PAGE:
We Can’t Stop What’s Coming

Fresh up on the net after the limited vinyl release for RSD, The The with a one off reunion of Johnny Marr, James Eller and Zeke Manyika (1989 line up with Johnson, Marr and Eller pictured above. Johnny Marr’s hair and clobber was pretty much what I was trying to achieve at that time). A tribute to Matt’s brother, Andy Dog, as I’m sure you all know. This is a very special piece of music.

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All Your Friends And Family Think That You’re Lucky

I’ve posted This Is The Day by The The before, twice in fact, but until last week I had never seen the video.

None of you need me to tell you what a great song this is, from the accordian to the softly sung vocals and the affecting autobiographical lyrics. I always assumed Matt was singing about a woman he knew but it occurred to me watching the video that he might be singing to himself. Either way, the observations are spot on. It is also one of those songs which seems to be about you. I’m also a big fan of the 1993 version complete with Casio organ preset rhythm (also known as That Was The Day)

This is The Day (Disinfected Version)

The early 90s full band version of The The, including Johnny Marr and James Eller plus Zeke Manyika, reunited for a RSD only 7″ playing tribute to Matt’s artist brother Andy, who designed the eye catching The The sleeves, who sadly died last year. Just 2000 copies, no re-release, no downloads. I know at least one person reading this has one.

I Don’t Even Know Myself

I was listening to Soul Mining, now (and then I think) seen as one of 1983’s most important releases. It is the work of a man in his early twenties and some of the lyrics are a bit overwrought as a result but at least three of the songs are as good as anything else anyone put out that year- This Is The Day, Uncertain Smile and Giant. The lyrics of Giant- and much of Matt Johnson’s output- deal with existential angst, long nights of the soul, and he gets it all out in this one. How can anyone know him? He doesn’t even know himself. Giant also offers a massive step forward- you can hear the future in Giant, in the pitter-patter of the drums, the big synth bassline, the length of the song, the groove, the mad percussion break down  after five minutes and in the extended chanted vocals.

Giant

Uncertain Smile

Mrs Swiss is away for the weekend with friends at a cottage in the country- a weekend that started on Friday afternoon and she has craftily managed to get to last until half way through Monday. Yesterday afternoon while child no. 2 was at a danceshow rehearsal, I convinced child no. 1 that we should do  a little record shopping. We went to Soundwaves in Stretford Arndale to pick something up and then popped into the ever excellent King Bee Records in Chorlton. Isaac’s tolerance for record shopping is limited so it was a hit and run affair, straight into the dance/house section followed by the 80s indie/alternative rack and then Factory and Related. Didn’t get to punk, he lost interest and the shop was pretty full. We left shortly after with a handful of winners. Like this one, the 12″ of The The’s Uncertain Smile. This video isn’t much to look at but the song, the song is first rate, and it uses the full 12″ of vinyl space to great effect.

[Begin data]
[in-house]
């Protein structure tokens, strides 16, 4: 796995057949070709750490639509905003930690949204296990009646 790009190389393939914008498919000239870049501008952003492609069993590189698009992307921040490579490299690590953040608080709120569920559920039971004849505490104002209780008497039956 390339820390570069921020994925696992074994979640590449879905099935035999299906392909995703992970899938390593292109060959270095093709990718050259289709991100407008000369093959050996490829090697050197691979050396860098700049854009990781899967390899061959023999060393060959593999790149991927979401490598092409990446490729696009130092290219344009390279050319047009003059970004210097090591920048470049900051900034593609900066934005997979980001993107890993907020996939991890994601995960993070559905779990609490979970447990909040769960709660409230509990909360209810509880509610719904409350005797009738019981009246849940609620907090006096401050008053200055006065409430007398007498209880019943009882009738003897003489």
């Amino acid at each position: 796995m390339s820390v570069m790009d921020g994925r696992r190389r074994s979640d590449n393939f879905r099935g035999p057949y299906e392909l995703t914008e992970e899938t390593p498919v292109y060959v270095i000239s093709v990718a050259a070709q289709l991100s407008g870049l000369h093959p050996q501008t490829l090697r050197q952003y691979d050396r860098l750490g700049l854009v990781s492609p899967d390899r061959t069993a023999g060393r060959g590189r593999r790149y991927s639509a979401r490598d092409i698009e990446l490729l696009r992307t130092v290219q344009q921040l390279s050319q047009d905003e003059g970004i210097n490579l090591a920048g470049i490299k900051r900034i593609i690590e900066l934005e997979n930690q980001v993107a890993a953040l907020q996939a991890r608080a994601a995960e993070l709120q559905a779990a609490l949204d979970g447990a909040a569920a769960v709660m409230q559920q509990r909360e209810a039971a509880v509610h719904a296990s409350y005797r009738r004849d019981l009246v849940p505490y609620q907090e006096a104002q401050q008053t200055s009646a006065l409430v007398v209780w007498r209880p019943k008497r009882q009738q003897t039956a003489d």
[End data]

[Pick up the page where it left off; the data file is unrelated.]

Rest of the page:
Pull Back The Curtains

I’ve been feeling a bit uninspired this week and busy with work stuff. Then driving home last night this shuffled onto the car’s stereo- This Is The Day by The The. Compared to a lot of Matt Johnson’s stuff it’s pretty subtle, those lovely observational lyrics, the wheezy rhythm and that gorgeous accordion. And compared to his grand geopolitical songs and denunciations of religion it shows that sometimes it’s the little human touches that make a song connect. This is the day, her life will surely change.

This Is The Day

The Memories That Hold Your Life Together Like Glue

This Is The Day by The The is one of those songs that defies being taken to bits-  describing its constituent parts and holding it up to the light doesn’t help explain how great it is, how universal it is, how affecting it is. The character in the song looks back on their life, red eyed at dawn, and looks at this as the day that their life will change. Which it may.

This Is The Day